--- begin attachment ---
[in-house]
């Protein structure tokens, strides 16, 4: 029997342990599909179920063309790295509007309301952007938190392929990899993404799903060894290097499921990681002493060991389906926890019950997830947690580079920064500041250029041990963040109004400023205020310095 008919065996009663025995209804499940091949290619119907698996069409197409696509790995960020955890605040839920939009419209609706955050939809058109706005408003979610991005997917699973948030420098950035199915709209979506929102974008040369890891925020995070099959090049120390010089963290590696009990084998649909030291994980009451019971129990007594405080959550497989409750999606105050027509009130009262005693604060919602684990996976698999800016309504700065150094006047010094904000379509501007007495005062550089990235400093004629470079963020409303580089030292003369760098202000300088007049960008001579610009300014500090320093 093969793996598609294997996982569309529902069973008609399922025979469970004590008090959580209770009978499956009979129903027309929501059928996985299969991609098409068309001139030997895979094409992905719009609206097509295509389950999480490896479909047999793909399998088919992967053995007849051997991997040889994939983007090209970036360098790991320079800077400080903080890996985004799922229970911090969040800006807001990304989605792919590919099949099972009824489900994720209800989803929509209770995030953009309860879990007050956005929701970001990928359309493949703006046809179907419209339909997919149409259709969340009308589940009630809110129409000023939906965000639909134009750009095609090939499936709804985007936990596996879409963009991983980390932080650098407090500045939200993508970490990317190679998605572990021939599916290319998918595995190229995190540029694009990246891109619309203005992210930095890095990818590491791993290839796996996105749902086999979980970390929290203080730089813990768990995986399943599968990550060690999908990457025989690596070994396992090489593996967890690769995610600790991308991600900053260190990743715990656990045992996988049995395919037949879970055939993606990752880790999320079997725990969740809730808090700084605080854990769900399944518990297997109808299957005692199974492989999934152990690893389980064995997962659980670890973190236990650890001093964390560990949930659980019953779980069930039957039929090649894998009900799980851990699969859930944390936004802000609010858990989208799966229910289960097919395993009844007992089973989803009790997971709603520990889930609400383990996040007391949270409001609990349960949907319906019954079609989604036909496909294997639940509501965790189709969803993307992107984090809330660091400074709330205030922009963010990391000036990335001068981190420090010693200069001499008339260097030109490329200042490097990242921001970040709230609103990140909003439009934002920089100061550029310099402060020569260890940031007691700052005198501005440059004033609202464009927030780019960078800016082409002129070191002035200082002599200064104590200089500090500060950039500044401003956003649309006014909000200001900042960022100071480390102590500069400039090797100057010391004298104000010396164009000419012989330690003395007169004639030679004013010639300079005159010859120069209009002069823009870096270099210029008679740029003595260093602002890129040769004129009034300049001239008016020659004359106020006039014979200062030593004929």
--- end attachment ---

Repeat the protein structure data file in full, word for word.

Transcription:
[in-house]
């Protein structure tokens, strides 16, 4: 029997342990599909179920063309790295509007309301952007938190392929990899993404799903060894290097499921990681002493060991389906926890019950997830947690580079920064500041250029041990963040109004400023205020310095 008919065996009663025995209804499940091949290619119907698996069409197409696509790995960020955890605040839920939009419209609706955050939809058109706005408003979610991005997917699973948030420098950035199915709209979506929102974008040369890891925020995070099959090049120390010089963290590696009990084998649909030291994980009451019971129990007594405080959550497989409750999606105050027509009130009262005693604060919602684990996976698999800016309504700065150094006047010094904000379509501007007495005062550089990235400093004629470079963020409303580089030292003369760098202000300088007049960008001579610009300014500090320093 093969793996598609294997996982569309529902069973008609399922025979469970004590008090959580209770009978499956009979129903027309929501059928996985299969991609098409068309001139030997895979094409992905719009609206097509295509389950999480490896479909047999793909399998088919992967053995007849051997991997040889994939983007090209970036360098790991320079800077400080903080890996985004799922229970911090969040800006807001990304989605792919590919099949099972009824489900994720209800989803929509209770995030953009309860879990007050956005929701970001990928359309493949703006046809179907419209339909997919149409259709969340009308589940009630809110129409000023939906965000639909134009750009095609090939499936709804985007936990596996879409963009991983980390932080650098407090500045939200993508970490990317190679998605572990021939599916290319998918595995190229995190540029694009990246891109619309203005992210930095890095990818590491791993290839796996996105749902086999979980970390929290203080730089813990768990995986399943599968990550060690999908990457025989690596070994396992090489593996967890690769995610600790991308991600900053260190990743715990656990045992996988049995395919037949879970055939993606990752880790999320079997725990969740809730808090700084605080854990769900399944518990297997109808299957005692199974492989999934152990690893389980064995997962659980670890973190236990650890001093964390560990949930659980019953779980069930039957039929090649894998009900799980851990699969859930944390936004802000609010858990989208799966229910289960097919395993009844007992089973989803009790997971709603520990889930609400383990996040007391949270409001609990349960949907319906019954079609989604036909496909294997639940509501965790189709969803993307992107984090809330660091400074709330205030922009963010990391000036990335001068981190420090010693200069001499008339260097030109490329200042490097990242921001970040709230609103990140909003439009934002920089100061550029310099402060020569260890940031007691700052005198501005440059004033609202464009927030780019960078800016082409002129070191002035200082002599200064104590200089500090500060950039500044401003956003649309006014909000200001900042960022100071480390102590500069400039090797100057010391004298104000010396164009000419012989330690003395007169004639030679004013010639300079005159010859120069209009002069823009870096270099210029008679740029003595260093602002890129040769004129009034300049001239008016020659004359106020006039014979200062030593004929």